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Samuel Smith

Birthdate: (65)
Birthplace: Wethersfield, Hartford, Connecticut
Death: September 10, 1703 (65)
Hadley, Hampshire, Massachusetts
Place of Burial: uknown
Immediate Family:

Son of Rev. Henry Smith and Dorothy Smith / Russell
Husband of Ruth Smith and Mary Smith
Father of Sarah Stanley; Sarah Wells; Samuel Smith; Ebenezer Smith; Deacon Ichabod Spencer, Sr. and 5 others
Brother of John Smith; Mary Hale; Peregrine Smith, of Wethersfield; Dorothy Moore; Joanna Russell and 5 others
Half brother of Mary Cornell; Phillipa Smith and Ann Hawley Groves

Managed by: Private User
Last Updated:

About Samuel Smith

SAMUEL SMITH was born January 27, 1637/38 in Wethersfield, Hartford, Connecticut, and died September 10, 1703 in Hadley, Hampshire, MA. He married MARY ENSIGN April 1662 in Northampton, Hampshire, MA. She was born August 01, 1649 in Northampton, Hampshire, MA, and died July 01, 1723 in Suffield, Hartford, Connecticut.

Notes for SAMUEL SMITH: Samuel, son of Rev. Henry Smith, was born in Wethersfield, in 1638-39. He lived at Northampton, Massachusetts, from 1666 until about 1680. He removed then to Hadley, to take care of his mother. The following, taken from his letter in 1698-99, refers to his stepfather, John Russell: "But he was sometimes a little short of ye Charity which thinketh no Evil, at ye least I was wont to think so when his Hand was too heavy on my Shoulders & I remembered ye sweetnesse & ye Charity of my firste Father, but on ye whole said he was a Goode Man & did well by my Mother & her children & no doubt we did often try his wit & temper." Samuel Smith died at Hadley, September 10, 1703, aged sixty-five. He married Mary, daughter of James Ensign, the immigrant who was one of the first settlers of Hartford.


A letter written by his son, Samuel Smith, from Hadley, Massachusetts, January 1, 1698/9, to his own son states:

My Revered Father was an ordained Minister of ye Gospelle, educate at Cambridge in England & Came to yis Land by reason of ye Great persecution by which ye infamous Archbishop Laud and ye Black Tom Tyrante (as Mr. Russell was always wont to call ye Earl of Stratforde) did cause ye reign of his Majestie Charles ye Firste to loose favour in Watertown which is neare Boston, & after a year or two to Weathersfield on ye great River, where he became ye firste settled pastor...My Parents had broughte bothe Men Servants & Maid Servants from England...I so well remember ye Face & Figure of my Honoured Father. He was 5 foote, 10 inches talle & spare of builde, tho not leane. He was as Active as ye Red Skin Men and sinewy. His delighte was in sportes of strength & withe his own Hands he did helpe to reare bothe our owne House & ye Firste Meetinge House of Weathersfield, wherein he preacht yeares too fewe. He was well Featured & Fresh Favoured with faire Skin & longe curling Hair (as neare all of us have had) with a merrie eye & swete smilinge Mouthe, tho he coulde frowne sternlie eno' when need was...My Mother & Sister did each of em kill more yan one of ye gray Howlers [wolves] & once my oldest Sister shot a Beare yt came too neare ye House. He was a good Fatte onne & keept us all in meate for a good while. I guess one of her Daughters has got ye skinne. As most of ye Weathersfield settlers did come afoot throu ye Wilderness & brought with em such things only as they did most neede at ye firste ye other Things was sent round from Boston in Vessels to come up the River to us. Some of the shippes did come safe to Weathersfield, but many were lost in a grate storm. Amongst em was onne wch held alle our Beste Things. A good many Yeares later, long after my Father had died of the grate Fever & my Mother had married Mr. Russell & moved to Hadley, it was found yt some of our Things had been saved & keept in ye Fort wch is by ye River's Mouthe, & they was brought to us. Most of em was spoilt with Sea water and Moulde especially ye Bookes & ye Plate. Of this there was no grate store, only ye Tankard, wch I have, and some spoones divided amongst my sisters, wch was alle so black it was long before any could come to its owne colour agen, & Mr. Russell did opine yt had it not been so it might not have founde us agen, but he was sometimes a little shorte of ye Charity wch thinketh no Evil, at ye least I was wont to think so when his Hand was too heavy on my Shoulders & I remembered ye sweetness & ye Charity of my firste Father...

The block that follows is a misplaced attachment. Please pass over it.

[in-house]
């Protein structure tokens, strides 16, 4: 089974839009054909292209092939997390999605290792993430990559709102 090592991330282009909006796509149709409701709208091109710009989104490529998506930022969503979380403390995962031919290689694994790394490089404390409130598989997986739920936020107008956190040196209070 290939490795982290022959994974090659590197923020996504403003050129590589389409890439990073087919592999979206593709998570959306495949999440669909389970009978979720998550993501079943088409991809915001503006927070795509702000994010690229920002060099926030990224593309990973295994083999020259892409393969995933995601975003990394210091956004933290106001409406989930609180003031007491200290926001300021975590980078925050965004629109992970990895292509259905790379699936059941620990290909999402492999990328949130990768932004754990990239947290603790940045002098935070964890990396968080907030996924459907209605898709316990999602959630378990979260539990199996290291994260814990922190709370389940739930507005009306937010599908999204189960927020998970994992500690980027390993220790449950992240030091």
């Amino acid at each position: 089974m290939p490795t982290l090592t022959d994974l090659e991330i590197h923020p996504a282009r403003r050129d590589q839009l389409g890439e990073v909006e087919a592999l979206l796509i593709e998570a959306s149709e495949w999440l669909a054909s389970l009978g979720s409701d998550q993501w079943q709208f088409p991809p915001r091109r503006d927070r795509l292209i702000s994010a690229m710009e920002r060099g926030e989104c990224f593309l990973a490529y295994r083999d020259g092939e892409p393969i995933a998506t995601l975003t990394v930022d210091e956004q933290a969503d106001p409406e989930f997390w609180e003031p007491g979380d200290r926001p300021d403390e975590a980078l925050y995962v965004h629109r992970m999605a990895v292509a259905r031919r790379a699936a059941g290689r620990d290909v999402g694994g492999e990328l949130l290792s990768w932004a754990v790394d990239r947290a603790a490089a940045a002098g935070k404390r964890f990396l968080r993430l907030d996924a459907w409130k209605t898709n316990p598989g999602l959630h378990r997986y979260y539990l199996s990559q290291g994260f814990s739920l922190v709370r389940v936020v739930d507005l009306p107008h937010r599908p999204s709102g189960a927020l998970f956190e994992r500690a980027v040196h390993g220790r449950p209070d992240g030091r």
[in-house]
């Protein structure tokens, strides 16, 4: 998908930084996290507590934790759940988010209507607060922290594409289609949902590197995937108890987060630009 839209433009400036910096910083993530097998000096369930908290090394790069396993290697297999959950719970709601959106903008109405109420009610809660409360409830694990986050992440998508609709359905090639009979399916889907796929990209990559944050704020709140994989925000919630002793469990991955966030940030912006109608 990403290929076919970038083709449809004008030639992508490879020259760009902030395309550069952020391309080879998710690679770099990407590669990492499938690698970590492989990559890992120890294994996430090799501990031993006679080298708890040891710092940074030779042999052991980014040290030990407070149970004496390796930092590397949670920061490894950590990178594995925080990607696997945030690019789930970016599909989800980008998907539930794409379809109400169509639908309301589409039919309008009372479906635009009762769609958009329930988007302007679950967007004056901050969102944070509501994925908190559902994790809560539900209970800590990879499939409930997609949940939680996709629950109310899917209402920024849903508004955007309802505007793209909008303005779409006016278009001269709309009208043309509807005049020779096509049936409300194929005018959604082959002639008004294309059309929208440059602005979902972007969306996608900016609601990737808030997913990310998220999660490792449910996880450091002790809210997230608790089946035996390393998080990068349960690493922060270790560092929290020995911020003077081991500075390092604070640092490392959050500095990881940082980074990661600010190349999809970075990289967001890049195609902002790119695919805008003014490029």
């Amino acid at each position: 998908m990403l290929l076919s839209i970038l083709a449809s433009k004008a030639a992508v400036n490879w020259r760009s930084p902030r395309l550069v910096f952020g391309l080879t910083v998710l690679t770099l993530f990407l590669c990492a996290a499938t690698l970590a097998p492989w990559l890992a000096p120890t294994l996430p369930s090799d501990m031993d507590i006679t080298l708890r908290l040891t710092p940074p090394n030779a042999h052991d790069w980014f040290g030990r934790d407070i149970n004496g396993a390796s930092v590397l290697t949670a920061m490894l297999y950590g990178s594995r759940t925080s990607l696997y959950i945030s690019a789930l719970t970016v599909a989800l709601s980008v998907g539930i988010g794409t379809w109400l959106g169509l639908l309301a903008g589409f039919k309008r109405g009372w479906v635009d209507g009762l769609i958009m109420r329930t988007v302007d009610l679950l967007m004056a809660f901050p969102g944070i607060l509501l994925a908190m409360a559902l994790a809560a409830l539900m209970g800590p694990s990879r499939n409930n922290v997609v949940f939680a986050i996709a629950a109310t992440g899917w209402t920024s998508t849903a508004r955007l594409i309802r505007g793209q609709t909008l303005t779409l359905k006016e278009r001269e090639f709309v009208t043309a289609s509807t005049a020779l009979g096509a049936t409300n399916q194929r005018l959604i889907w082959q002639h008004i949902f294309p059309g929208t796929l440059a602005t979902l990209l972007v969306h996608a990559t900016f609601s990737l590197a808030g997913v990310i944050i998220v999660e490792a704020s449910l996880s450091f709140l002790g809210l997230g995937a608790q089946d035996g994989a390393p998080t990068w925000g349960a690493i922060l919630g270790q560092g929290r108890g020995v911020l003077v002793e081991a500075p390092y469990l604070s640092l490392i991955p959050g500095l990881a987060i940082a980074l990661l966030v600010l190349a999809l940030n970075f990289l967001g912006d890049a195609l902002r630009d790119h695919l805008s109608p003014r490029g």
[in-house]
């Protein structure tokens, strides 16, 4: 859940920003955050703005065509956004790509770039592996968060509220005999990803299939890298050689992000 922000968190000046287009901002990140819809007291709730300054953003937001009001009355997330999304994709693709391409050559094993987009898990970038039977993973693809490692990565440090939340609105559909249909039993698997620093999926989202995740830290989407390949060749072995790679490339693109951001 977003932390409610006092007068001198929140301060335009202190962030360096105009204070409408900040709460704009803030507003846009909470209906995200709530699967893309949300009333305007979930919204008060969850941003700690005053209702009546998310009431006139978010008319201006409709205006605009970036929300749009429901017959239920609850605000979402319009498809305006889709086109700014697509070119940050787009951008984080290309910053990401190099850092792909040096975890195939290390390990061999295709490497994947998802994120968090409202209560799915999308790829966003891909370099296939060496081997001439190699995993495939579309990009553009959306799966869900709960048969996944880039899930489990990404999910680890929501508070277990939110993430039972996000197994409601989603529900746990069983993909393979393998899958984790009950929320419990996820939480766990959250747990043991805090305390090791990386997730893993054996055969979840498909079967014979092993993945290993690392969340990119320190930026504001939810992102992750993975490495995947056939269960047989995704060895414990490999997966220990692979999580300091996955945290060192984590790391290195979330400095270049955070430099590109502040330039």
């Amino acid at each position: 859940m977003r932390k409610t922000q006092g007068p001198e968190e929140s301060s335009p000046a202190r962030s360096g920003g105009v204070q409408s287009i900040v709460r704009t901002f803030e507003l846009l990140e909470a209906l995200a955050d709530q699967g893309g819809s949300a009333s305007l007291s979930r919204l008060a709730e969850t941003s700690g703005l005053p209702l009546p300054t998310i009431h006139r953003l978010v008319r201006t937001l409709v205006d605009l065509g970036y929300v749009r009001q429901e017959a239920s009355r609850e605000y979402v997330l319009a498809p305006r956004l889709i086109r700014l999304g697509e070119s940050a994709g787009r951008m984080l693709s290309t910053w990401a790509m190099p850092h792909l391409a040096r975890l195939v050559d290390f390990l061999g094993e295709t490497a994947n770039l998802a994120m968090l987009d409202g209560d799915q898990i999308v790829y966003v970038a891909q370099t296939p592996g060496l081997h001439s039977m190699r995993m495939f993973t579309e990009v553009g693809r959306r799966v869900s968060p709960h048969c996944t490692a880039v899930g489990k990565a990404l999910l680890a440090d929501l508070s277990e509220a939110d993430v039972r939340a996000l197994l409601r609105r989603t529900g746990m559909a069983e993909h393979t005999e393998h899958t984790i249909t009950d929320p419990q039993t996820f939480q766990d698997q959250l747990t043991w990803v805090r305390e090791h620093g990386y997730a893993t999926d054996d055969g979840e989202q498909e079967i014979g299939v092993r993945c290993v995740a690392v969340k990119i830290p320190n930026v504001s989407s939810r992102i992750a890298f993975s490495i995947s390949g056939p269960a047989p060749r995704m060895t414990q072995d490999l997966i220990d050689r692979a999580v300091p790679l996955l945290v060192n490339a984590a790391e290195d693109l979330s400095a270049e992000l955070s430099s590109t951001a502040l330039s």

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Samuel Smith's Timeline

January 27, 1638
Wethersfield, Hartford, Connecticut
Age 26
Hartford, Hartford County, Connecticut
January 29, 1667
Age 29
Age 28
Age 29
Northampton, Hampshire County, Massachusetts Bay Colony
January 24, 1669
Age 30
Northampton, Hampshire County, Massachusetts, United States
January 19, 1673
Age 34
Northampton, Hampshire County, Massachusetts
June 12, 1675
Age 37
Northampton, Hampshire County, Massachusetts Bay Colony
August 1677
Age 39
Northampton, Hampshire County, Massachusetts Bay Colony